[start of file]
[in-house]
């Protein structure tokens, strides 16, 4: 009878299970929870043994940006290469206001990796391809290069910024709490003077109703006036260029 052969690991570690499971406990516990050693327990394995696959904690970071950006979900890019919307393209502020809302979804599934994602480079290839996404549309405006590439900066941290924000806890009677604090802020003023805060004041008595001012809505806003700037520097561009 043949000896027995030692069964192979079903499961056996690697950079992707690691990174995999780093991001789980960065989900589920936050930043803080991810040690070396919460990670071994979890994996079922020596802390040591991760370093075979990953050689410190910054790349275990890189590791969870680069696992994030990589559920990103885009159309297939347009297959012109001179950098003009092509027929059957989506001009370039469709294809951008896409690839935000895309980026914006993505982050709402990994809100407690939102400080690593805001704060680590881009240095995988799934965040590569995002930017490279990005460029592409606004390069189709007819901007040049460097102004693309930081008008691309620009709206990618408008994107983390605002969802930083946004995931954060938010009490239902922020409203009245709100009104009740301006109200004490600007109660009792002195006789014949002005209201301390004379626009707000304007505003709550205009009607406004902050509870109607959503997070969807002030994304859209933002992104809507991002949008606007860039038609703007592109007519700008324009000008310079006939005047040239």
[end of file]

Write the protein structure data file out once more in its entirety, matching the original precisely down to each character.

[in-house]
């Protein structure tokens, strides 16, 4: 009878299970929870043994940006290469206001990796391809290069910024709490003077109703006036260029 052969690991570690499971406990516990050693327990394995696959904690970071950006979900890019919307393209502020809302979804599934994602480079290839996404549309405006590439900066941290924000806890009677604090802020003023805060004041008595001012809505806003700037520097561009 043949000896027995030692069964192979079903499961056996690697950079992707690691990174995999780093991001789980960065989900589920936050930043803080991810040690070396919460990670071994979890994996079922020596802390040591991760370093075979990953050689410190910054790349275990890189590791969870680069696992994030990589559920990103885009159309297939347009297959012109001179950098003009092509027929059957989506001009370039469709294809951008896409690839935000895309980026914006993505982050709402990994809100407690939102400080690593805001704060680590881009240095995988799934965040590569995002930017490279990005460029592409606004390069189709007819901007040049460097102004693309930081008008691309620009709206990618408008994107983390605002969802930083946004995931954060938010009490239902922020409203009245709100009104009740301006109200004490600007109660009792002195006789014949002005209201301390004379626009707000304007505003709550205009009607406004902050509870109607959503997070969807002030994304859209933002992104809507991002949008606007860039038609703007592109007519700008324009000008310079006939005047040239």